Russell Thornhill has spent decades of his life lifting up other people and their stories—through his ministry, through his teaching, through his scholarship, and through his platform as a key member of his community. But for a long time, he resisted centering himself and his personal experiences. Today, though, leaning into the idea that stories are how communities situate themselves within history, he’s finally telling his own story. As he says, “I understand the importance of sharing your story, your journey.”
Thornhill is an alum of Antioch University’s BA program as well as its MA in Organizational Management—and for over a decade, he has served as a faculty member both in the undergraduate programs on the Los Angeles campus and in the Bridge Program, Antioch’s innovative, zero-tuition program for students who have otherwise been excluded from higher education. Within Antioch, he is acknowledged as a great teacher, colleague, and leader.
At the same time, Thornhill is deeply engaged beyond Antioch’s walls. He serves as a co-pastor at the Unity Fellowship of Christ Church Los Angeles. Thornhill graduated from the Claremont School of Theology, class of 2018, with an MA in Religious Studies, and last year he received that institution’s Distinguished Alumna/us Award.
For Thornhill, though, his story is more than a series of august degrees and distinguished awards. He is an activist, changing higher education and spirituality by redefining who these spaces include.
Finding His Own Path
Thornhill was born in 1954, in the Bronx, New York, to Oscar and Connie Thornhill, and he spent the first decade of his life living in New York City. His street address was 748, and that’s the affectionate name his family had given to the three-story apartment building he grew up in. His paternal grandfather had bought the building before Thornhill was born, and he and Thornhill’s grandmother lived on the first floor. Thornhill’s aunt’s family lived on the second, and Thornhill’s immediate family had the third-floor apartment—until they outgrew it about a decade after his birth.
It was a vibrant setting to grow up in. “My grandfather, who was from Guyana, and my grandmother, from Barbados, were big on family and what it meant to hold family. And so my whole foundation for family came from that upbringing.” 748 was full of family stories and photographs, piano and calypso music playing throughout the house, and an expansive backyard that was regularly filled with friends.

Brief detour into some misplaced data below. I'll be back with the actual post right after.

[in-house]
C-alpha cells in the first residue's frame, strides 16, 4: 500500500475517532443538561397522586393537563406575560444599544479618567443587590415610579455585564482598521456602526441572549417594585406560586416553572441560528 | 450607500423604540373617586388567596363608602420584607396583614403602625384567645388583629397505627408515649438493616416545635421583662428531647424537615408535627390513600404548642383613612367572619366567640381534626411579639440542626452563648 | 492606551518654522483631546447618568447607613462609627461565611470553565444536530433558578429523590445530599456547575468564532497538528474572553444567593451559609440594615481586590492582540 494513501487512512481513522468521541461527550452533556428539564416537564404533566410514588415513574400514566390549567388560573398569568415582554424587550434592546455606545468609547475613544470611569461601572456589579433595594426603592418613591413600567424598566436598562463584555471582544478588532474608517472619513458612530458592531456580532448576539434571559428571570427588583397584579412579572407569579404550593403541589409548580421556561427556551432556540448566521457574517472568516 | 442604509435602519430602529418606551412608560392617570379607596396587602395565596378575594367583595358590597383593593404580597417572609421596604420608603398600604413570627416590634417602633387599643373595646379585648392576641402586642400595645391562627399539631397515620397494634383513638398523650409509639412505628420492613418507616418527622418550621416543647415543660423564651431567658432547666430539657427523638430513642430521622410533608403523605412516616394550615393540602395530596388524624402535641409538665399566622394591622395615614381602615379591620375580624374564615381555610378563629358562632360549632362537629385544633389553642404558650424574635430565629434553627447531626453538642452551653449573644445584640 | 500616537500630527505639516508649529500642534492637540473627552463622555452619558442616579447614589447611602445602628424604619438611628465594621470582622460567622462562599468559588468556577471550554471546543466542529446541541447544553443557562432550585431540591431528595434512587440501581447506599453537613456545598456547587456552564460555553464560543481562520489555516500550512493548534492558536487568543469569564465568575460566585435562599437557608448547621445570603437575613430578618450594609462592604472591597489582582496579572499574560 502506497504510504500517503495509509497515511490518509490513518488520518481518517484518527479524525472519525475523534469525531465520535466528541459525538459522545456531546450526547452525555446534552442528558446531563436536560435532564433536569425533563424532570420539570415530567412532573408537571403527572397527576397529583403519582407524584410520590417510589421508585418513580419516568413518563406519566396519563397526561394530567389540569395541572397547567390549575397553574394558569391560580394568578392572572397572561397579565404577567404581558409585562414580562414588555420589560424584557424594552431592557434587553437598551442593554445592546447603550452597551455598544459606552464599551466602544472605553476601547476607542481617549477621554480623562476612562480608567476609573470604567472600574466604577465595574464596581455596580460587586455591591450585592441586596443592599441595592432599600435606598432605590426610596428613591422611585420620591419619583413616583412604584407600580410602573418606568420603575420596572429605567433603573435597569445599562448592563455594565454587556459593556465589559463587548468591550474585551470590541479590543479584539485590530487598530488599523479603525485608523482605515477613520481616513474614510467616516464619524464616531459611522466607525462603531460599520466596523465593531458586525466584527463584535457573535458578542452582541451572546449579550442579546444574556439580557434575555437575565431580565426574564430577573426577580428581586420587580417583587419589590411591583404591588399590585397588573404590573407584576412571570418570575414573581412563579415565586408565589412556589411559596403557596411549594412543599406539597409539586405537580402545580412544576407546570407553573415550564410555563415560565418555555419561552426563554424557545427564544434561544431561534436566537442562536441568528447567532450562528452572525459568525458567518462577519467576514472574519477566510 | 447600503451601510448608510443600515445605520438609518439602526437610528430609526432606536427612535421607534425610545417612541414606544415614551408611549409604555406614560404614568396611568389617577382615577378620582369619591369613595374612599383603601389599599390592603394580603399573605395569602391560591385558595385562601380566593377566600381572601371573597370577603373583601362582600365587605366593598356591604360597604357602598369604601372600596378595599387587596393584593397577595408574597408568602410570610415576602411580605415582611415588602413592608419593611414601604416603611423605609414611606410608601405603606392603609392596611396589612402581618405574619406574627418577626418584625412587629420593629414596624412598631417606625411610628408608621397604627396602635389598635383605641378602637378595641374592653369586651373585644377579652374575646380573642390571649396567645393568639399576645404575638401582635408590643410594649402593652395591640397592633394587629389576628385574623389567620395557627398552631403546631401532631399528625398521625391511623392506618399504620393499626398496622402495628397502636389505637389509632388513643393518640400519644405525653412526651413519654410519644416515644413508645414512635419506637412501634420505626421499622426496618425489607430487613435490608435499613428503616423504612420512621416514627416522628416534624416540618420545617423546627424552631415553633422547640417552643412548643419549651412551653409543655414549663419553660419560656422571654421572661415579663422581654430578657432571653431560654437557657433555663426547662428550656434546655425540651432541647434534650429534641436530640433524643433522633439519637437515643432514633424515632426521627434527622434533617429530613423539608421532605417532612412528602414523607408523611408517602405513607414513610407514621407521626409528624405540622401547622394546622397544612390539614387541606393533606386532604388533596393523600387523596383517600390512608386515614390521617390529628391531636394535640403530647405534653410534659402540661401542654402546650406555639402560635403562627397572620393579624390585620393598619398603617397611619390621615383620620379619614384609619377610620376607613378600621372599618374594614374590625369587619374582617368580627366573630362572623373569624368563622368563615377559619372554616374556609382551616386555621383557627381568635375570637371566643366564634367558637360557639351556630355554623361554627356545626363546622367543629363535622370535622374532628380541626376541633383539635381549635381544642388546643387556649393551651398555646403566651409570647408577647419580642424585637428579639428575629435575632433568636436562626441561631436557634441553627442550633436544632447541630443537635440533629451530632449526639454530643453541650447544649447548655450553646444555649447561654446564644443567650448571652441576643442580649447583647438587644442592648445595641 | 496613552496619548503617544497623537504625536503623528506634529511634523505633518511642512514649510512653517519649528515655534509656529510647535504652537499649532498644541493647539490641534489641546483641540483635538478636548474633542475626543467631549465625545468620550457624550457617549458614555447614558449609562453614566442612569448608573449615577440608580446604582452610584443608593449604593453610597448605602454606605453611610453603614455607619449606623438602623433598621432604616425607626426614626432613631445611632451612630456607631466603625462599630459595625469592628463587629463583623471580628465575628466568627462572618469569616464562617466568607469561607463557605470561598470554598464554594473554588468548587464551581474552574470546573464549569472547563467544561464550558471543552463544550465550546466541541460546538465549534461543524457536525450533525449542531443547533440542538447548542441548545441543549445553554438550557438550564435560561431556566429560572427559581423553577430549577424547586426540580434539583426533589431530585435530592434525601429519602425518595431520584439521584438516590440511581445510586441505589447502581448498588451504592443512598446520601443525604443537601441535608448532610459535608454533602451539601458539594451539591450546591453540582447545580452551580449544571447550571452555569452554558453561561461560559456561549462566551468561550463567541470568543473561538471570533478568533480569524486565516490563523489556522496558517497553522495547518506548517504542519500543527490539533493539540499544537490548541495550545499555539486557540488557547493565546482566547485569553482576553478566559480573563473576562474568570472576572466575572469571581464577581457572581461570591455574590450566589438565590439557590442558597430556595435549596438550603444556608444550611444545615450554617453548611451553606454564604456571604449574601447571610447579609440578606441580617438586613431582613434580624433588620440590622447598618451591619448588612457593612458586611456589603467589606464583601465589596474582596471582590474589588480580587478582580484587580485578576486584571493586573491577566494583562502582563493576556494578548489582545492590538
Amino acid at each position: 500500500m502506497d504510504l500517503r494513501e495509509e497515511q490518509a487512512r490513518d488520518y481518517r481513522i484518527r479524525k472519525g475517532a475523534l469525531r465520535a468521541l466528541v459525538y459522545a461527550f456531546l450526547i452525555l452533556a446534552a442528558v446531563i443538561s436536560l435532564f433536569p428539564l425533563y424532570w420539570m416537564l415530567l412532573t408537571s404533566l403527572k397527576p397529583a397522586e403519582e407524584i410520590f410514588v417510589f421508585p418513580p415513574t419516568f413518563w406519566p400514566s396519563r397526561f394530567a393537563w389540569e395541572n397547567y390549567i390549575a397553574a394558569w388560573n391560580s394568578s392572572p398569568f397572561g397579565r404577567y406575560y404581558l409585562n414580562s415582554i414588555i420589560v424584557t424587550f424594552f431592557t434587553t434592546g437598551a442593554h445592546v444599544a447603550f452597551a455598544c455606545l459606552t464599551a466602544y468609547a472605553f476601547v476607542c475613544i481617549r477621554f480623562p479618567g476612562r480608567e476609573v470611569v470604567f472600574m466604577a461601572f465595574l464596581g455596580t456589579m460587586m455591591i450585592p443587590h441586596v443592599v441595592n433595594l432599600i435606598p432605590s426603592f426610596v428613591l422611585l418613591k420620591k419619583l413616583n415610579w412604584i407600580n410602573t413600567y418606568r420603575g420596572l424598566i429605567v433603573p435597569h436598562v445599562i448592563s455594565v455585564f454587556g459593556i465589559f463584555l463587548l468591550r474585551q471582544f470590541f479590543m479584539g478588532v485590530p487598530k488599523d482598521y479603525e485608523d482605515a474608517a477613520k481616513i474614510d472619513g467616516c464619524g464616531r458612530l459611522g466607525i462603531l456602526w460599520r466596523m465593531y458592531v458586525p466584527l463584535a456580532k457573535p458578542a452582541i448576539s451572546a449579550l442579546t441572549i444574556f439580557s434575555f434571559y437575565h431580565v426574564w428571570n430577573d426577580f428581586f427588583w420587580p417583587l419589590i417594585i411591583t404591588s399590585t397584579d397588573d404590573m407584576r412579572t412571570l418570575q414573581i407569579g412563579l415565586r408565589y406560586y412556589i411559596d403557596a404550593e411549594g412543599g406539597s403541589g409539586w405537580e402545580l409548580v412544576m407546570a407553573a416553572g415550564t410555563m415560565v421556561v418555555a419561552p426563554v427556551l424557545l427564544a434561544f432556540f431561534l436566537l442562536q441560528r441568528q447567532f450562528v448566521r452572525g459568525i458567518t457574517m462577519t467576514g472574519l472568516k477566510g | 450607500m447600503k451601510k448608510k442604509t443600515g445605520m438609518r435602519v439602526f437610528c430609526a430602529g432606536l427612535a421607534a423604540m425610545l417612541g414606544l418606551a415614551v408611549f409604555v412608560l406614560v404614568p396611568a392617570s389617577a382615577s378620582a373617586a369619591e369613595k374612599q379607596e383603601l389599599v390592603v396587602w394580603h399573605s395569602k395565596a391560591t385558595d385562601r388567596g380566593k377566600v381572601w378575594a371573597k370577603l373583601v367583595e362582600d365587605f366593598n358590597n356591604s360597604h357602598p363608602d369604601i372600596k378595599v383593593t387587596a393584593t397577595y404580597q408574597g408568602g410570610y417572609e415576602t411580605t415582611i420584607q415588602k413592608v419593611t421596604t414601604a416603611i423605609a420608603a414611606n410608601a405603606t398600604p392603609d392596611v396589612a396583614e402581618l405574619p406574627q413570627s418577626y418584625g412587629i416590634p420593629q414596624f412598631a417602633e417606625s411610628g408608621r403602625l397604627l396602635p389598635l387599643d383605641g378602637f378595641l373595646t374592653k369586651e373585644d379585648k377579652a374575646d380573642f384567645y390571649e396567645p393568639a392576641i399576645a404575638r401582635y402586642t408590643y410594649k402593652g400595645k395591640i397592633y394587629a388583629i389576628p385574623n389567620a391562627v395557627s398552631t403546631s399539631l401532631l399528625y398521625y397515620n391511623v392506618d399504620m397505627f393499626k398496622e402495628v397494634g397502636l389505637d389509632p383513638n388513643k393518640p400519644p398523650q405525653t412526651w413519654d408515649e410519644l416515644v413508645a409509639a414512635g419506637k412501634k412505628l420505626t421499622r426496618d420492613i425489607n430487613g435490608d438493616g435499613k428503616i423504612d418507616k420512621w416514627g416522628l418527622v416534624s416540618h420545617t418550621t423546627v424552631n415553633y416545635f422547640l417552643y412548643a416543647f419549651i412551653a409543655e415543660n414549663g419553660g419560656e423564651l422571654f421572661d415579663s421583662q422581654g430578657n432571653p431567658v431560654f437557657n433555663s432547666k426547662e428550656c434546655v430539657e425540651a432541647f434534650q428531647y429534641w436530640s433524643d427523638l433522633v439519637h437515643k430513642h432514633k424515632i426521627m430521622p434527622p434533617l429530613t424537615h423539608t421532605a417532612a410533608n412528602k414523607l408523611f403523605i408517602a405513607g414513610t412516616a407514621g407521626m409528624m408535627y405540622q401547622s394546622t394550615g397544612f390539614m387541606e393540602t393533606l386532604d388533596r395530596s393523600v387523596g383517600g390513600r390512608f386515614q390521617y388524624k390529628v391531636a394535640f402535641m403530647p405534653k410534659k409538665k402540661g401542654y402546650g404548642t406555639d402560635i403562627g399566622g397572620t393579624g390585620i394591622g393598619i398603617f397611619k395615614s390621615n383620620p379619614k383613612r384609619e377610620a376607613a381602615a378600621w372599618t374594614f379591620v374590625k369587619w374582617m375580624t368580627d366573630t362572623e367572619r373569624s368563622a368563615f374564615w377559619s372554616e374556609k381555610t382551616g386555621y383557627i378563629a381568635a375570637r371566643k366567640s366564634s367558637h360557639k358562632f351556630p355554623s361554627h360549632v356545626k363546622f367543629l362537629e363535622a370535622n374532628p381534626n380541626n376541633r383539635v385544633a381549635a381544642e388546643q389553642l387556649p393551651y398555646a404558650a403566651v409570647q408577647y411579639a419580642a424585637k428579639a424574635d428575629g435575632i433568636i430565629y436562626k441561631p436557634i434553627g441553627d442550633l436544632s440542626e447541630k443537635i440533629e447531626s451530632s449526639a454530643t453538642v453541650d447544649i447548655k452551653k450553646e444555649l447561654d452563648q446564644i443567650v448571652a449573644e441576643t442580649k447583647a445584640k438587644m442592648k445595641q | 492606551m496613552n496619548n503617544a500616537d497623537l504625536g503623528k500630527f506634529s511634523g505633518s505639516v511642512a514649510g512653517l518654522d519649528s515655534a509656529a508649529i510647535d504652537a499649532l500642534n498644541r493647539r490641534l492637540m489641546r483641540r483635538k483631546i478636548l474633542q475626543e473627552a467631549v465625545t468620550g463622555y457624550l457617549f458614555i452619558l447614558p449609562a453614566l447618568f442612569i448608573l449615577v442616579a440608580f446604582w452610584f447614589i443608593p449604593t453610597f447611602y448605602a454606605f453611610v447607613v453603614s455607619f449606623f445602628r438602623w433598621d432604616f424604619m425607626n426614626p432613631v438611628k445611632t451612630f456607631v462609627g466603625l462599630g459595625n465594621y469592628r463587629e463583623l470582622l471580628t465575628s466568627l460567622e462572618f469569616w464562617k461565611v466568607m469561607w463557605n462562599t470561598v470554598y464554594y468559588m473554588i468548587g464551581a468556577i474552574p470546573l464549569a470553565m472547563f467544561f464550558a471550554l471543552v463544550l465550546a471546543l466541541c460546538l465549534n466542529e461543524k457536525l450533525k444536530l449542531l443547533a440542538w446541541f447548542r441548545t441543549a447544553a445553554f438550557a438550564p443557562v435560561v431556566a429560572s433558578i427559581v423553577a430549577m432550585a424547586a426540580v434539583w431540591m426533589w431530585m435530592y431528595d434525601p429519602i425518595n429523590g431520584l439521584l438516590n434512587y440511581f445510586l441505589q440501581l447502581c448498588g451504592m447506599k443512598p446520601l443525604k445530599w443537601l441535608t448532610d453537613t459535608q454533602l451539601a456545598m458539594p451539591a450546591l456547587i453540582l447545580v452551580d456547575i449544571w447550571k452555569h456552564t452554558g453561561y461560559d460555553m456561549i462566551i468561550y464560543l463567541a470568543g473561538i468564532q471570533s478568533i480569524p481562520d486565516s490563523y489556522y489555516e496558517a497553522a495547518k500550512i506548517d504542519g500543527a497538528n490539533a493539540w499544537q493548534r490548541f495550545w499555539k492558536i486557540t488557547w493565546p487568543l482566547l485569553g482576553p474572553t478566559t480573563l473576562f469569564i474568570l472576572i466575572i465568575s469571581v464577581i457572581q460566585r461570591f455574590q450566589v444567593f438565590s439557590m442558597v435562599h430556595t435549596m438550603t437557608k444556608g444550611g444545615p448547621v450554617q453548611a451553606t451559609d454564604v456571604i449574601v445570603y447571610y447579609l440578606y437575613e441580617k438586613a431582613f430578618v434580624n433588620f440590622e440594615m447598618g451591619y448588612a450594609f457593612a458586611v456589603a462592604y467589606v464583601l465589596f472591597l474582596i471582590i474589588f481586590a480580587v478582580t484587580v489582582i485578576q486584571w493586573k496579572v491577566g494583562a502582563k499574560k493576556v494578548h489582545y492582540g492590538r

When Thornhill was thirteen, he moved for the summer to Middletown, Connecticut, where he lived with his maternal grandmother and earned summer money working in the tobacco fields. He found himself drawn to the slower pace of life he found there, and he loved spending time with his grandmother, who was widowed and living alone. So he asked his parents, Connie and Oscar if he could finish high school in Connecticut. They agreed.
This confidence to take risks and leave what was familiar—even as a thirteen-year-old—is something that Thornhill attributes to his mother, Connie. She herself had grown up in Cromwell, Connecticut, in the 1930s and 1940s, and she had made the opposite journey to New York City in order to pursue her dream of becoming a nurse. At that time, the Lincoln School for Nurses was one of just a few options for Black women to enter that career path. It was after taking this leap of faith that she went out dancing at the iconic Savoy Ballroom in Harlem and happened to meet a returning World War II veteran—Oscar Thornhill. They married a few years later and soon were raising a family in the Bronx.
For Thornhill, his mother’s hard-won lessons in bravery have been a guide his whole life. “She was always encouraging because she knew what it meant,” he explains. “She knew what it had meant to be held back. She knew what it had meant to not have an opportunity when you were clearly qualified to have an opportunity. I learned that from her, and at each step of the way, I made a decision.”
Thornhill’s decisions took him from New York to Connecticut—and then onward to living with over two hundred families on three continents. That’s what happened after he began traveling with the international casts of the nonprofit organization Up With People in 1972. He was eighteen years old, and he joined Up With People’s international touring cast of young adults from all around the world who staged performances, promoting positive change through song and dance. This experience expanded his global perspective, helping him form a larger view of the world.
At the end of his four-year tour, after traveling through all fifty states, Canada, Mexico, England, Spain, Germany, Belgium, and Morocco in northern Africa, Thornhill decided to move to California, and he laid down new roots. After twenty-five years of brave relocation and travel, for the last four decades, he has steadily lived, worked, and raised a family in California. Thornhill proudly fathers a blended family with his four adult children, eleven grandchildren, five great-grandchildren, and a host of mentees nationwide.
Forging a New Community
On January 13, 1990, Thornhill, who at that point had been living in California for fourteen years, walked through the doors of the Unity Fellowship of Christ Church in South Los Angeles. He had read about the denomination’s Archbishop Carl Bean, who founded the church, in a magazine. He was intrigued by this Archbishop who proclaimed: “God is love, and love is for everyone.”
Thornhill already had experiences in religious settings. His New York City childhood church had helped form his understanding of community organizing. But here, he found something far beyond that. Archbishop Carl Bean introduced him to a theology of critical biblical engagement and biblical resistance. The Archbishop taught Black LGBTQI Liberation Theology.